The U.S. Open Tennis Championship Gives Us Two Striking Patterns of Success

Wouldn’t it be something if we truly understood what causes some to succeed beyond all expectations, while others fall short of their dreams and aspirations?  Talk about a sure-fire best seller—the book that spelled out that answer! Just trying to define one’s own “success” is perplexing enough, a complex affair because people are complex. Our ability to succeed derives not only from our individual gene pool, that is, how our emotional and rational wiring is routed, but also through the takeaways derived from our life experiences, the lessons stored in our cerebral circuitry.

Yet even after considerable pondering on how we’re doing, sometimes what we come upon is no more than a hint of what it takes to prosper. Other times the tutorials of events we live through or observe shout out clear advice.  The recently completed U.S. Open Tennis Championship offered several fascinating instructions on how to achieve and sustain success.   Serena Williams and Andy Murray, for example, climbed to the pinnacle of the tennis world, each getting there in quite different ways–both available to us in our own fields.

Serena Williams has been a tennis star from the beginning of her career. She is an immense talent and a long-standing superstar. Isn’t it interesting that there are athletes like Mickey Mantle, Tiger Woods, or Serena Williams who can harness their natural gifts at a relatively young age and have long, successful careers? For others their careers appear to have the trajectory of a ballistic missile that roars towards the heavens only to malfunction and crash to earth. Why is that? Perhaps Serena’s comments after her Open win provide a clue.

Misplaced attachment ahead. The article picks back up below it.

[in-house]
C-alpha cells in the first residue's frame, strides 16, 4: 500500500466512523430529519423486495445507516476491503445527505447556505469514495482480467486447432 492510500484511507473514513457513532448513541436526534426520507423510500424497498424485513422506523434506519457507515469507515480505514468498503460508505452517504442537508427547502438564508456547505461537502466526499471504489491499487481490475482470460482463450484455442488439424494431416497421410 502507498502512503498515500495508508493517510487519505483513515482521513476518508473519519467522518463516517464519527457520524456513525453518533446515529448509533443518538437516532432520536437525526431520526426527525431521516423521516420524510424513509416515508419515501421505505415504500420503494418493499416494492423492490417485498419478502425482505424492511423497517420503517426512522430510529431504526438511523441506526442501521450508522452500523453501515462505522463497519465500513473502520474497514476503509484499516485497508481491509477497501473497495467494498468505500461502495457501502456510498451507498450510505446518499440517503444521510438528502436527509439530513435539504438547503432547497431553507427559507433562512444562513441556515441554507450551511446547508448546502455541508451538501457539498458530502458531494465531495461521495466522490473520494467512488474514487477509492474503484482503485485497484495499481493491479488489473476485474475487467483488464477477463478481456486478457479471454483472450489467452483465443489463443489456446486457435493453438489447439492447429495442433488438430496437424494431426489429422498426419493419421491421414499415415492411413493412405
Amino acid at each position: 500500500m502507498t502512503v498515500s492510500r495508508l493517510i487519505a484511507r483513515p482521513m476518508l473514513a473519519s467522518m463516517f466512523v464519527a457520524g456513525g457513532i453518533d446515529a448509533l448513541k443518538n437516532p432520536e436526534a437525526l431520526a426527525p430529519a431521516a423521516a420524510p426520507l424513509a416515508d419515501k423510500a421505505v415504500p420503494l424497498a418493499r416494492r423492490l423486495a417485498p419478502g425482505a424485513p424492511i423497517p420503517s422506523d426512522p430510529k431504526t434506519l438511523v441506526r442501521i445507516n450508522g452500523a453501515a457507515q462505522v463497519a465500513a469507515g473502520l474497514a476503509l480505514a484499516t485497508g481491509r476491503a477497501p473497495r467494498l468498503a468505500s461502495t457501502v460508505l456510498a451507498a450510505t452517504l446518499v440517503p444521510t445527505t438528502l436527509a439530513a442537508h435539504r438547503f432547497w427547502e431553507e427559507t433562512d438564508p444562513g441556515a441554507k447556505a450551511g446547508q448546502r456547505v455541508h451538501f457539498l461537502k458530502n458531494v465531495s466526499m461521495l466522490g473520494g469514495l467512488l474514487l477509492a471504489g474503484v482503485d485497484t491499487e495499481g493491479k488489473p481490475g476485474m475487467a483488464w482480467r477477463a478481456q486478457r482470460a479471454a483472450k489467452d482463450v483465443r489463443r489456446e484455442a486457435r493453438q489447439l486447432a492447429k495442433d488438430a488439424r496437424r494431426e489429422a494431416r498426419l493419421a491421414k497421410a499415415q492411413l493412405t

As you may know, Serena needs three more Grand Slam titles to tie the all-time record of eighteen, jointly held by Martina Navratilova and Chris Evert, in reflecting on that goal, she said, “I kind of started playing for history.” Her goal is clear to her, thus easy to express. More important she knows that success is not a self-perpetuating process, like an electric clock you set once, plug into the socket, and forget about it. Serena understands that success requires a constant focus on excellence to continue to win at the lofty levels at which she competes. Many companies and other organizations forget that you must “keep up” a high degree of focused energy and practice, and with that forgetful complacency, their fates are sealed.

I am reminded of a story I read about the legendary baseball player Joe DiMaggio. As DiMaggio entered the twilight of his career, he was having serious problems with his feet, yet he played daily with unwavering effort while in almost relentless pain.  One day a rookie on the team asked Joe why he competed with such intensity when he was a presumptive lock to enter the Baseball Hall of Fame. DiMaggio smiled and said, “Because there might be someone in the stands that has never seen me play.” Wow, that is one of my favorite comments ever–Joe D playing for history, but also playing to instill in all who witness his feats inspiring, self-motivating memories of the great man at peak performance. Shouldn’t we do that as well? Who wants to be remembered as simply adequate–one average Joe among the masses? No one, so we must act, work, contribute, behave, and create with the mantle of history on our shoulders every day.

Andy Murray won his first major event last week. It was an historic feat as he became the first British subject to win a Grand Slam event in 76 years. Murray battled Novak Djokovic for nearly five hours, tying the longest match in U.S. Open history.  Having never before beaten the Serbian superstar, Murray withstood a furious comeback to ultimately prevail.  Unlike Serena Williams, Murray traveled the path to his success in fits and starts.  As you may recall, earlier this year Murray lost to Roger Federer in the Wimbledon finals but then beat him in the Olympic final on the same court. Do you see a pattern? I think Murray did.